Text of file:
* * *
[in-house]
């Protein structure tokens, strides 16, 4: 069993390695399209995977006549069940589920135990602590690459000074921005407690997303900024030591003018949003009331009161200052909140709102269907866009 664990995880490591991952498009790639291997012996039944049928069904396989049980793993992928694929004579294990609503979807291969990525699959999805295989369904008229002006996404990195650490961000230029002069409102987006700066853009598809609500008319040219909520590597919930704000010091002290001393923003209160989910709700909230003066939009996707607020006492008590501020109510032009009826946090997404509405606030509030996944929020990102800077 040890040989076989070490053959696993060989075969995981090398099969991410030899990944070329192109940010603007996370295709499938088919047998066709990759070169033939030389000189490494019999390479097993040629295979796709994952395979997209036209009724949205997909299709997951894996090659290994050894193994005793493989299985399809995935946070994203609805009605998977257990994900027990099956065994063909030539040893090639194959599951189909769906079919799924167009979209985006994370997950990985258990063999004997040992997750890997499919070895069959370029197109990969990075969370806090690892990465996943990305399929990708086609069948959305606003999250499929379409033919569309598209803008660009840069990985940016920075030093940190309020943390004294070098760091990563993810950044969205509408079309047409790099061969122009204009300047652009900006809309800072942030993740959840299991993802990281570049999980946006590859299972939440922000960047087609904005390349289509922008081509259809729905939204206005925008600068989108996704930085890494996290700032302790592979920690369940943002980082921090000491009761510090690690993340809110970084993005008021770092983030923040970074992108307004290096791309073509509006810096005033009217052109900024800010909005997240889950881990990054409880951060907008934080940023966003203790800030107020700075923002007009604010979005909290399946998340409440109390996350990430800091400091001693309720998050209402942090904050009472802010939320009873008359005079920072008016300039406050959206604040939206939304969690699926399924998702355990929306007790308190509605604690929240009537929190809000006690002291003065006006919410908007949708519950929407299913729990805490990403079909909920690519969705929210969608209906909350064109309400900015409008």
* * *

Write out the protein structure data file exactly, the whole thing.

[in-house]
């Protein structure tokens, strides 16, 4: 069993390695399209995977006549069940589920135990602590690459000074921005407690997303900024030591003018949003009331009161200052909140709102269907866009 664990995880490591991952498009790639291997012996039944049928069904396989049980793993992928694929004579294990609503979807291969990525699959999805295989369904008229002006996404990195650490961000230029002069409102987006700066853009598809609500008319040219909520590597919930704000010091002290001393923003209160989910709700909230003066939009996707607020006492008590501020109510032009009826946090997404509405606030509030996944929020990102800077 040890040989076989070490053959696993060989075969995981090398099969991410030899990944070329192109940010603007996370295709499938088919047998066709990759070169033939030389000189490494019999390479097993040629295979796709994952395979997209036209009724949205997909299709997951894996090659290994050894193994005793493989299985399809995935946070994203609805009605998977257990994900027990099956065994063909030539040893090639194959599951189909769906079919799924167009979209985006994370997950990985258990063999004997040992997750890997499919070895069959370029197109990969990075969370806090690892990465996943990305399929990708086609069948959305606003999250499929379409033919569309598209803008660009840069990985940016920075030093940190309020943390004294070098760091990563993810950044969205509408079309047409790099061969122009204009300047652009900006809309800072942030993740959840299991993802990281570049999980946006590859299972939440922000960047087609904005390349289509922008081509259809729905939204206005925008600068989108996704930085890494996290700032302790592979920690369940943002980082921090000491009761510090690690993340809110970084993005008021770092983030923040970074992108307004290096791309073509509006810096005033009217052109900024800010909005997240889950881990990054409880951060907008934080940023966003203790800030107020700075923002007009604010979005909290399946998340409440109390996350990430800091400091001693309720998050209402942090904050009472802010939320009873008359005079920072008016300039406050959206604040939206939304969690699926399924998702355990929306007790308190509605604690929240009537929190809000006690002291003065006006919410908007949708519950929407299913729990805490990403079909909920690519969705929210969608209906909350064109309400900015409008």